• Determinator: He's basically a human Super-Persistent Predator.
  • Disproportionate Retribution: Inflicted by him on the shop owner early on. He tries conversing with Chigurh, who responds by having him call a coin toss for his life. The salesman guesses correct, but still....
  • Dissonant Serenity: One of the most chilling aspects of him.
  • The Dreaded: In the drug business.
  • Eerie Pale-Skinned Brunette: He looks like death warmed over.
  • Establishing Character Moment: The first scene of the movie has him strangling a deputy with his handcuffs, and then killing a random driver with his air canister. Also, when he buys gas at a highway store, he forces the coin toss on the salesman for trying to small-talk with him.
  • Evil Cannot Comprehend Good: He cannot understand why his victims always implore him to have mercy though given his You Can't Fight Fate mentality and his belief that it's fate that lead him to the people he kills it's more like he cannot understand why they are asking mercy from him when it's obviously fate passing judgement on them. Less evil not being able to comprehend good and more evil not being able to comprehend chance, free will, and personal responsibility.
  • Evil Is Petty: As Carson puts it, he doesn't have a sense of humor. He is willing to belittle and possibly kill a gas station attendant for trying to make small talk with him.
  • Evil Sounds Deep: He has a really deep voice.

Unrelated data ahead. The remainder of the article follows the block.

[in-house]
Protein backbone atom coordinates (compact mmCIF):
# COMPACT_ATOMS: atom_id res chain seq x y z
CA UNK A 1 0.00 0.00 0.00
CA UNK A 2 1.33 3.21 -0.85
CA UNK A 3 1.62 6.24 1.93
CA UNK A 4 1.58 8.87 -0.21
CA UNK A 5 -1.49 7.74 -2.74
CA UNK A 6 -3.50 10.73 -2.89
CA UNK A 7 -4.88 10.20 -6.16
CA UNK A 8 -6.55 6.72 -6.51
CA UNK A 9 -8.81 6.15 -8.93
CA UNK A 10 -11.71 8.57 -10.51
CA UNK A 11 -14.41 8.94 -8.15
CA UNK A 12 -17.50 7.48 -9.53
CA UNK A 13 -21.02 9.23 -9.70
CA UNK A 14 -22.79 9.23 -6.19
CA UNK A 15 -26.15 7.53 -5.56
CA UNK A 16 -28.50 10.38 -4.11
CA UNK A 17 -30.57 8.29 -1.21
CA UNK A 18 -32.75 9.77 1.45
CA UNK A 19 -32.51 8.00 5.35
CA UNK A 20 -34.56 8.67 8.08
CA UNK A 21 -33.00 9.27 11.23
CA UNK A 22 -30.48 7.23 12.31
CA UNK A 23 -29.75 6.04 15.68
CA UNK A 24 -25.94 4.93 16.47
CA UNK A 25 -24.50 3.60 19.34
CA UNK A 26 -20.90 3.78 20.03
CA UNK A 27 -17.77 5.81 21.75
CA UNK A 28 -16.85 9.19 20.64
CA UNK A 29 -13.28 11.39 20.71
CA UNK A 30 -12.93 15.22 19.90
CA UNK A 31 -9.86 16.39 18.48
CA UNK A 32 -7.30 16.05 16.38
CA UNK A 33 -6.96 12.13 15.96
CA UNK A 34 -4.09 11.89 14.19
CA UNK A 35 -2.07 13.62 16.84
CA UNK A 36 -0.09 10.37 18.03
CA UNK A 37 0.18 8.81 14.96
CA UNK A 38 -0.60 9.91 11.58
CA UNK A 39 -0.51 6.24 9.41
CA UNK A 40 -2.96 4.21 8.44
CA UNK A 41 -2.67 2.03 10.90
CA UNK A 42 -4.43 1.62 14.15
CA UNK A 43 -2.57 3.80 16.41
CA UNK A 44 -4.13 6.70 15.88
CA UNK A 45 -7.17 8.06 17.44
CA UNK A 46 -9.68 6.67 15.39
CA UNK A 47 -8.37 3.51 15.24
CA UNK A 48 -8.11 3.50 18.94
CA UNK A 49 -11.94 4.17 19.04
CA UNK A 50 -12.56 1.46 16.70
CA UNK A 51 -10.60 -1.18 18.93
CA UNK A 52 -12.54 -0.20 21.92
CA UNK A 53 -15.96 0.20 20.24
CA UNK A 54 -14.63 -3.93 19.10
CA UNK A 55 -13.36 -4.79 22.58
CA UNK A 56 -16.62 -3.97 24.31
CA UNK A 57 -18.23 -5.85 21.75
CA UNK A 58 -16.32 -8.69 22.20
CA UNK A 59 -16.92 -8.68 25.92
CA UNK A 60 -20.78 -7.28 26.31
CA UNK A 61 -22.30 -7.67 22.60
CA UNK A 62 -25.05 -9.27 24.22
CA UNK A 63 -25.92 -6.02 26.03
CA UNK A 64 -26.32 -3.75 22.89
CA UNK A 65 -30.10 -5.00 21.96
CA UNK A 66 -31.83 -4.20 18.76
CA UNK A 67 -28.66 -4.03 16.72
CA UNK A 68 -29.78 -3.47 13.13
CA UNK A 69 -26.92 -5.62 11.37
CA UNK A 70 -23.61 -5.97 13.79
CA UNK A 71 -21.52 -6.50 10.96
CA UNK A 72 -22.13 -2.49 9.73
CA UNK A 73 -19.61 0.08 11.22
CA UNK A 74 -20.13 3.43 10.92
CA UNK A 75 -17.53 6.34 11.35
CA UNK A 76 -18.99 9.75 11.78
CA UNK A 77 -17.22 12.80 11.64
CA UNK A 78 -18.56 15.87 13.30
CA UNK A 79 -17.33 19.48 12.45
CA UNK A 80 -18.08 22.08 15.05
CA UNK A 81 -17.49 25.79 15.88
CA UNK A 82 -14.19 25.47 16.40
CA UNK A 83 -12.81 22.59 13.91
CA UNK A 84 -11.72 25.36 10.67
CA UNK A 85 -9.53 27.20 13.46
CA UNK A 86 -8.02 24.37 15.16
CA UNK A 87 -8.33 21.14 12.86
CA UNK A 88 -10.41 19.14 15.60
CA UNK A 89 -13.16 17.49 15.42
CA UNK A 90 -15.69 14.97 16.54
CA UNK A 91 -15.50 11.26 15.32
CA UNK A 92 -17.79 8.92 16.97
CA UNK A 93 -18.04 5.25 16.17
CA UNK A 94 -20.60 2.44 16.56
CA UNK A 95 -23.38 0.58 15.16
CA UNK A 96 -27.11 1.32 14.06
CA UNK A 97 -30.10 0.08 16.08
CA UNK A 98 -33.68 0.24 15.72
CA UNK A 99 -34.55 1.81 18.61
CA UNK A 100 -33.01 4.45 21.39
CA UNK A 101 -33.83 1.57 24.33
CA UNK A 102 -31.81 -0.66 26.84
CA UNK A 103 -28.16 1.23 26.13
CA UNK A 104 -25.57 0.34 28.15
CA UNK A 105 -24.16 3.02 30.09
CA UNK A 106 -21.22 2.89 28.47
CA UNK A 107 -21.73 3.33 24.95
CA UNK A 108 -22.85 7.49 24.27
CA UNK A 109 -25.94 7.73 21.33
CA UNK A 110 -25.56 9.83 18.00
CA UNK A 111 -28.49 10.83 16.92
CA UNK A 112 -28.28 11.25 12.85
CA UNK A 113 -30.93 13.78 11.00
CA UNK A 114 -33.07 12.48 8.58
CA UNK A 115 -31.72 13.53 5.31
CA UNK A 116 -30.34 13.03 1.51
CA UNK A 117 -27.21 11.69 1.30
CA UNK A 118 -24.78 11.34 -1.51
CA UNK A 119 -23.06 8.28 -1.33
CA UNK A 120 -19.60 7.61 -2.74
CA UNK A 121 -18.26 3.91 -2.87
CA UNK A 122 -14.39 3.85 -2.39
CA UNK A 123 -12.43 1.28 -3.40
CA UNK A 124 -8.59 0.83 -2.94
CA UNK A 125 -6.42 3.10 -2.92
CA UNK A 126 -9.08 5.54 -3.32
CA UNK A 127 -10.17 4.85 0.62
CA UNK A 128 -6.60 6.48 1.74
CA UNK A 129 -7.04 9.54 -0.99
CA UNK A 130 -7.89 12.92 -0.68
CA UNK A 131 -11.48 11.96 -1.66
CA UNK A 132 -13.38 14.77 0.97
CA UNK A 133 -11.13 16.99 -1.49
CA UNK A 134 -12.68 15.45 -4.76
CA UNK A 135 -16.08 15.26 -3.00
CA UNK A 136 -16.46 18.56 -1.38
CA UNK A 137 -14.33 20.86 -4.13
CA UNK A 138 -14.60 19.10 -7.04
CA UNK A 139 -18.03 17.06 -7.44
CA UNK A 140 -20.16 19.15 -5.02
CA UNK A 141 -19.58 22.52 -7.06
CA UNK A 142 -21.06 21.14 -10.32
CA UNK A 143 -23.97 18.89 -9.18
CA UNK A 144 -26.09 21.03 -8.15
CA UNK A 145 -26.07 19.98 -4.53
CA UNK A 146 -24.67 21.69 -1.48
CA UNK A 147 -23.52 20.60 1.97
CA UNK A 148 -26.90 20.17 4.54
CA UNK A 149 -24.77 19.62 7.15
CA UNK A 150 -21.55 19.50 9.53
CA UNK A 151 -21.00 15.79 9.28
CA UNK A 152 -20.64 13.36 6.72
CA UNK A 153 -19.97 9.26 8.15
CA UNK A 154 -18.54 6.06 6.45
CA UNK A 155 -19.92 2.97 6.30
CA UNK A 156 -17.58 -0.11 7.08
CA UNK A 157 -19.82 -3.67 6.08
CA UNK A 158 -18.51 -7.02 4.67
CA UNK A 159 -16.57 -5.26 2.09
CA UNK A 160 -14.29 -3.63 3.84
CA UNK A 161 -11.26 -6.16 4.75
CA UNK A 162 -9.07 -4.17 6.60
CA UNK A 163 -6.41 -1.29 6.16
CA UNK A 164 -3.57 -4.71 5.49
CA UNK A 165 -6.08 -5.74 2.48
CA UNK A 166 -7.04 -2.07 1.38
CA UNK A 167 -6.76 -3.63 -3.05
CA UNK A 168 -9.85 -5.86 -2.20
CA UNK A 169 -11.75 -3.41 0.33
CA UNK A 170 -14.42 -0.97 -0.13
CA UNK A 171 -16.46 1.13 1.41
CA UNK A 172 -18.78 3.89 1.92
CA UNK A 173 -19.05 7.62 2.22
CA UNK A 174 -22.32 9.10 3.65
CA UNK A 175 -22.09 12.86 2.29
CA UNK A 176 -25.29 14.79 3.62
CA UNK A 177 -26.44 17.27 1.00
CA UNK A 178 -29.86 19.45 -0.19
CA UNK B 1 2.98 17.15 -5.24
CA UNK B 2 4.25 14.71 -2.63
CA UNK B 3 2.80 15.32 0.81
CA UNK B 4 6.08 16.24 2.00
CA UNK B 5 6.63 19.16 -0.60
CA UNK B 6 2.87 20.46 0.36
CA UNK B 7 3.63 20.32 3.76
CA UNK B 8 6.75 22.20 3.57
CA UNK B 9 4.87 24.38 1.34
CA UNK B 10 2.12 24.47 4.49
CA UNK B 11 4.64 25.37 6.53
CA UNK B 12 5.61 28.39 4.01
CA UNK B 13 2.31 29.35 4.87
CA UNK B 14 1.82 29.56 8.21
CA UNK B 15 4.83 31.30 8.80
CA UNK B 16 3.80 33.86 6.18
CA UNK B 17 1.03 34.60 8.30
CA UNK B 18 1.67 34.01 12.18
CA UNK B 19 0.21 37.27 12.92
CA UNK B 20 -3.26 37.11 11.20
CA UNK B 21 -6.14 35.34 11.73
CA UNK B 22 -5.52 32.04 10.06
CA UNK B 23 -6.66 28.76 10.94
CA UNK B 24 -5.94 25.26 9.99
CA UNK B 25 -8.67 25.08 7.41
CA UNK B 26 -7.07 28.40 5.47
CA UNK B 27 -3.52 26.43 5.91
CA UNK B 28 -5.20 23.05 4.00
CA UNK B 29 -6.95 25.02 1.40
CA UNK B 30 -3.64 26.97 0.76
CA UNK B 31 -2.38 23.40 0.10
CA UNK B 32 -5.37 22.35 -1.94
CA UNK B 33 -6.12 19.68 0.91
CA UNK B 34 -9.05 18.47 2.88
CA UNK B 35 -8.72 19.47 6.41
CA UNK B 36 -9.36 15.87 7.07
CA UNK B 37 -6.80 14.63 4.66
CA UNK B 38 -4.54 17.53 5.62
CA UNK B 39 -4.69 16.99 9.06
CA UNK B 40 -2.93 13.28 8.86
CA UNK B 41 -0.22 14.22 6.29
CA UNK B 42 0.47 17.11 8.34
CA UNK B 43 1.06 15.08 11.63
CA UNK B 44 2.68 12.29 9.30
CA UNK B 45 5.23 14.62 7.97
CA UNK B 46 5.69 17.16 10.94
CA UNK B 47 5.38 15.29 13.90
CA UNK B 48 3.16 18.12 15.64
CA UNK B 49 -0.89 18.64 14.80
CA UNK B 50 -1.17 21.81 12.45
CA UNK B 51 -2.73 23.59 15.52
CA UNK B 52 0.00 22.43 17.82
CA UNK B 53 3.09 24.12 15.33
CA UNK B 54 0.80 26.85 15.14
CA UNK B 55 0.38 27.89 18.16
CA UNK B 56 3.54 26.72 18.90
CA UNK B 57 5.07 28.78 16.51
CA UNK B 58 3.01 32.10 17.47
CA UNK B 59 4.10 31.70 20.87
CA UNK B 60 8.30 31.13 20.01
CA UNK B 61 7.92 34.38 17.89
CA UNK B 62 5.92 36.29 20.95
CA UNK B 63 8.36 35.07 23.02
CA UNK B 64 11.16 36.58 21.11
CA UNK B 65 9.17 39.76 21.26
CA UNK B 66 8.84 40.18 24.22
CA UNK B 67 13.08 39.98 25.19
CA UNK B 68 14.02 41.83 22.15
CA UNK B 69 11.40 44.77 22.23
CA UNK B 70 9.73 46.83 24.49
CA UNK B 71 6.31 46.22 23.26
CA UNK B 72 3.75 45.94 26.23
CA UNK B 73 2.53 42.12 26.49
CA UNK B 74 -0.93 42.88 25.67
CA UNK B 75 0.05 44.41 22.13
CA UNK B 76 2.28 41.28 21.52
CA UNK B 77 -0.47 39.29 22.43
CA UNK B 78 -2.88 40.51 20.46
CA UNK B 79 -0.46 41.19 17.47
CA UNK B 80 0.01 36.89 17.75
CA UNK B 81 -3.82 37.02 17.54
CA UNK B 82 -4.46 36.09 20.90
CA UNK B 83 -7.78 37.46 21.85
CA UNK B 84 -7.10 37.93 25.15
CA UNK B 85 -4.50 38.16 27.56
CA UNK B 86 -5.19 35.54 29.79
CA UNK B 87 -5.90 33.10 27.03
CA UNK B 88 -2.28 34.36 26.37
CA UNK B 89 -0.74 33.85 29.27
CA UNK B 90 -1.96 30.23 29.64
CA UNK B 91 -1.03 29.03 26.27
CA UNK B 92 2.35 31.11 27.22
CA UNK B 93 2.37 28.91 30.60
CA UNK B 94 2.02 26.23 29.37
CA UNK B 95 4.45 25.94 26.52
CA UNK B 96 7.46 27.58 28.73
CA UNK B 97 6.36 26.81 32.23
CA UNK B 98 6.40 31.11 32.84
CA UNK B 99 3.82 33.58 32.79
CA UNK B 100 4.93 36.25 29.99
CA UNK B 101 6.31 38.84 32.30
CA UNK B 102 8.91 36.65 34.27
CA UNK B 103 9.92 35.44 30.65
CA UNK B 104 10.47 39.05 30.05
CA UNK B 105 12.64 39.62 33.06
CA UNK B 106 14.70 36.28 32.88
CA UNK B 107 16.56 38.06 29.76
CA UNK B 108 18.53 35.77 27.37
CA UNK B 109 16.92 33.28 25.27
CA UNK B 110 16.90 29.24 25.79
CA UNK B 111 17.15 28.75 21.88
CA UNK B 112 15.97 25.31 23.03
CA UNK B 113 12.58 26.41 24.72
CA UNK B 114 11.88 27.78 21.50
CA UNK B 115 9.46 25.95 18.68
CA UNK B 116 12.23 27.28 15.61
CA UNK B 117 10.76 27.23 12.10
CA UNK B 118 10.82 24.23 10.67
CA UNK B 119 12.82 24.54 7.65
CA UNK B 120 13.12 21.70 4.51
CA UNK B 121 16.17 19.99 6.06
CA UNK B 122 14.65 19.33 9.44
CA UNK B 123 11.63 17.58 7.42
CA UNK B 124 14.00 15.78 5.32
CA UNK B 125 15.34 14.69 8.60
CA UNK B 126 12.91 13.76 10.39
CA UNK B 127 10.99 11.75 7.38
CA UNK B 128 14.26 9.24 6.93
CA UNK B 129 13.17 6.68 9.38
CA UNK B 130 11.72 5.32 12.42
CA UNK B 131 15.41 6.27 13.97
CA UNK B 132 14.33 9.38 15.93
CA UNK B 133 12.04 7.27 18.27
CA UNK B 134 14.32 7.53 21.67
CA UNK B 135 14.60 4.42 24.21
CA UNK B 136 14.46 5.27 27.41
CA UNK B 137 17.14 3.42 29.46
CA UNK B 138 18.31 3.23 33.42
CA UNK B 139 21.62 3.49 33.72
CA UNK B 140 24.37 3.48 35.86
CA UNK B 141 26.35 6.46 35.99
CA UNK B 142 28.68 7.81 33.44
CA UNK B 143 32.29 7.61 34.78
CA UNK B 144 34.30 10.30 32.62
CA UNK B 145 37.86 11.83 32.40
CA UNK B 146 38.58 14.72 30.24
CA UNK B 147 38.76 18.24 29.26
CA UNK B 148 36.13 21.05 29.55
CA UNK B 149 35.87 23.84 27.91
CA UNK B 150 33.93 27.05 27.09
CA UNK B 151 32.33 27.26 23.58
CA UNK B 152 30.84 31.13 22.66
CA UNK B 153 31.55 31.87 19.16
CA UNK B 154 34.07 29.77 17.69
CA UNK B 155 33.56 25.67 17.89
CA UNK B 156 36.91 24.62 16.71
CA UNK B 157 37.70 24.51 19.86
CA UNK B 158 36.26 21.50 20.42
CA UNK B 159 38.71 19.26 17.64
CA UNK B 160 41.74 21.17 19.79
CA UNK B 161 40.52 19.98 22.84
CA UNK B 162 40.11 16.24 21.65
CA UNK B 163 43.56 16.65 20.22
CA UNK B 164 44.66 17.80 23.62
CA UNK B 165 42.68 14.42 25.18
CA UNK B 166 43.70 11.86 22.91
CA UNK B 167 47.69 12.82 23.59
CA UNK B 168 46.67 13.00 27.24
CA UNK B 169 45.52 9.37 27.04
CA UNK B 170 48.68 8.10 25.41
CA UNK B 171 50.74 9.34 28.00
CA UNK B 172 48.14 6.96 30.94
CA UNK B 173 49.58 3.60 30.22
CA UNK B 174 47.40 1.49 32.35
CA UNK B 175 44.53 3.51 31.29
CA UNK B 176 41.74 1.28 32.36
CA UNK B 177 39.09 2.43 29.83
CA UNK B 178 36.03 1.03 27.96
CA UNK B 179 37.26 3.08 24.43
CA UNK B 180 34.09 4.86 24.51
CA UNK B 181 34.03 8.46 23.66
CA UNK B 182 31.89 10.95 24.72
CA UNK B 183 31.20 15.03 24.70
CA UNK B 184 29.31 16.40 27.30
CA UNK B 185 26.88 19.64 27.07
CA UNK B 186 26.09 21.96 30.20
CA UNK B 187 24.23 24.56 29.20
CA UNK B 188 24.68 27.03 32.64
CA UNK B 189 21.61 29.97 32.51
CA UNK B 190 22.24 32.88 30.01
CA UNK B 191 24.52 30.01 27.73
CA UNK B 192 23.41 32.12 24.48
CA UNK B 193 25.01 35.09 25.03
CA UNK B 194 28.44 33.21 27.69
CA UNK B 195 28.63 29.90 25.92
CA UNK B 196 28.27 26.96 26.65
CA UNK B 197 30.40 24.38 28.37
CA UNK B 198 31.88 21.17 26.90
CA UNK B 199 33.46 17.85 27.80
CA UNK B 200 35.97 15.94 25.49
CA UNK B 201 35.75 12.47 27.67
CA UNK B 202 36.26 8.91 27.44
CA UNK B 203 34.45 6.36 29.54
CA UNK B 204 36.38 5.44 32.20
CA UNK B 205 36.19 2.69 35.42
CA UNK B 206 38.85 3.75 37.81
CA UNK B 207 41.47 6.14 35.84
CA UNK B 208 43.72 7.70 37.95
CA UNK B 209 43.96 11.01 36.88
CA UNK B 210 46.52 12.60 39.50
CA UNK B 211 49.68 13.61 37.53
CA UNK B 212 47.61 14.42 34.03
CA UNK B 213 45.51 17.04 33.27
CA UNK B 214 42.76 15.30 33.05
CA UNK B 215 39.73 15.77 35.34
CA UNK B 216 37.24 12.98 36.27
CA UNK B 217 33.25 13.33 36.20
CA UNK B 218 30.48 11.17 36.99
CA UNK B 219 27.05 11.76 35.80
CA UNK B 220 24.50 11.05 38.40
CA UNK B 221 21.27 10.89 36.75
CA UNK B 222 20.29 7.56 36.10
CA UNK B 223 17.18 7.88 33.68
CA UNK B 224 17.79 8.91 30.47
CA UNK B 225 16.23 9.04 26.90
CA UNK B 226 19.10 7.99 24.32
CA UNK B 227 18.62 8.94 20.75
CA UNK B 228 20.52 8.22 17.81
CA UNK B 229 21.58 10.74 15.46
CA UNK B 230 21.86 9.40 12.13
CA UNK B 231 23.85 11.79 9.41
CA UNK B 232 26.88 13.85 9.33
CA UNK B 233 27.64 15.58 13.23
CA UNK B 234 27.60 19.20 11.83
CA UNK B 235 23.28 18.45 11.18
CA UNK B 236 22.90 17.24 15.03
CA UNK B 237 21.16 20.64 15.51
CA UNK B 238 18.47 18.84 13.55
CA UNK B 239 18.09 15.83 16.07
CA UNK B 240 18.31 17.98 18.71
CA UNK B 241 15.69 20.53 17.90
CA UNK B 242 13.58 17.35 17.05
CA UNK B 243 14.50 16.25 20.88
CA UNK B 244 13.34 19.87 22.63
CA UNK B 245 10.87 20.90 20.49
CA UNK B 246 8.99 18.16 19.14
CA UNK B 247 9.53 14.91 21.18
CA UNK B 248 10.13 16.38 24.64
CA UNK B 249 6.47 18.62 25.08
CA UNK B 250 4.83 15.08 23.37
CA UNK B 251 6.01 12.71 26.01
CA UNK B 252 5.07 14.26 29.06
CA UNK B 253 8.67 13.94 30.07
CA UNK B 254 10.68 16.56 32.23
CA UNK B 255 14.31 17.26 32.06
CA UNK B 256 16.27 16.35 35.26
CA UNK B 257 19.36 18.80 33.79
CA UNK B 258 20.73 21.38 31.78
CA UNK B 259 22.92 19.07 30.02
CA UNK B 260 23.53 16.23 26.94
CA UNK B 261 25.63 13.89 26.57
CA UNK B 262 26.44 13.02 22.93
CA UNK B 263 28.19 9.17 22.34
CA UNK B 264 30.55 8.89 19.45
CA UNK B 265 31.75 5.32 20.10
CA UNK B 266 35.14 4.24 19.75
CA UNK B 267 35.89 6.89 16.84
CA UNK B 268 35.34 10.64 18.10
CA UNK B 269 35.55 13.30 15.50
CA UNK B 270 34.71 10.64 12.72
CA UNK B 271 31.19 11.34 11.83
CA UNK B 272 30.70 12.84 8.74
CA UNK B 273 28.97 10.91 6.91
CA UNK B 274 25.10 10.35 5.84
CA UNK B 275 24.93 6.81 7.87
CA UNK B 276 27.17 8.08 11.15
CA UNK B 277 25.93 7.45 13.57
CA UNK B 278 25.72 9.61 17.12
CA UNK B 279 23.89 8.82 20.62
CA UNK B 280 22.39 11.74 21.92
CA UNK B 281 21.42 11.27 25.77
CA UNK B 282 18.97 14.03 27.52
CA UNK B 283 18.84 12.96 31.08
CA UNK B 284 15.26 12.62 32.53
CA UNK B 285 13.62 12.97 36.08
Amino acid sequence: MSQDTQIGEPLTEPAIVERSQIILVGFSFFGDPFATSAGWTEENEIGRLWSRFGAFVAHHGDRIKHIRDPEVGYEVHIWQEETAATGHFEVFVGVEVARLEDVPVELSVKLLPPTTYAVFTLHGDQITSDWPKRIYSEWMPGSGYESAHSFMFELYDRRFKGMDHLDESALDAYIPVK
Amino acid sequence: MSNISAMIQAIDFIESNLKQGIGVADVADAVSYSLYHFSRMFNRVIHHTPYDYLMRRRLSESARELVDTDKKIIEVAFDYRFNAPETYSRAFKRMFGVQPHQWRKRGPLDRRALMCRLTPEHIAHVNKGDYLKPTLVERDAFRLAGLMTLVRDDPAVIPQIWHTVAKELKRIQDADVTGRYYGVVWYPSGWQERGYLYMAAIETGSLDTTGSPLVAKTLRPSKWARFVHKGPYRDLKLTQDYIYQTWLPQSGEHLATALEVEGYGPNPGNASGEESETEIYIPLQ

• Expy: With his stoical expression, Creepy Monotone and extremely violent behaviour it's possible the character has been inspired by the equally monstruos Gear Grimsrud although Chigurh is visibly more cunning than the impulsive Grimsrud. Some fans also says that he's basically what Michael Myers would be like without his iconic white mask and most of all if he talked more often.
  • The Fatalist: Anton doesn't believe in random chance or coincidence. While he uses a coin toss to decide weather or not to kill someone he only let's them call it after he flips the coin. This is because by flipping the coin first, the result is already set, and it's up to the person calling to choose correctly. He also makes a comment about how each decision a person makes has consequences and that people are blind to the reality that death might come for you at any time. This also absolves, in his eyes anyway, Anton of any responsibilities for his actions as he can simply rationalize that the victim simply chose wrong.
    Anton: You've been putting it up your whole life, you just didn't know it.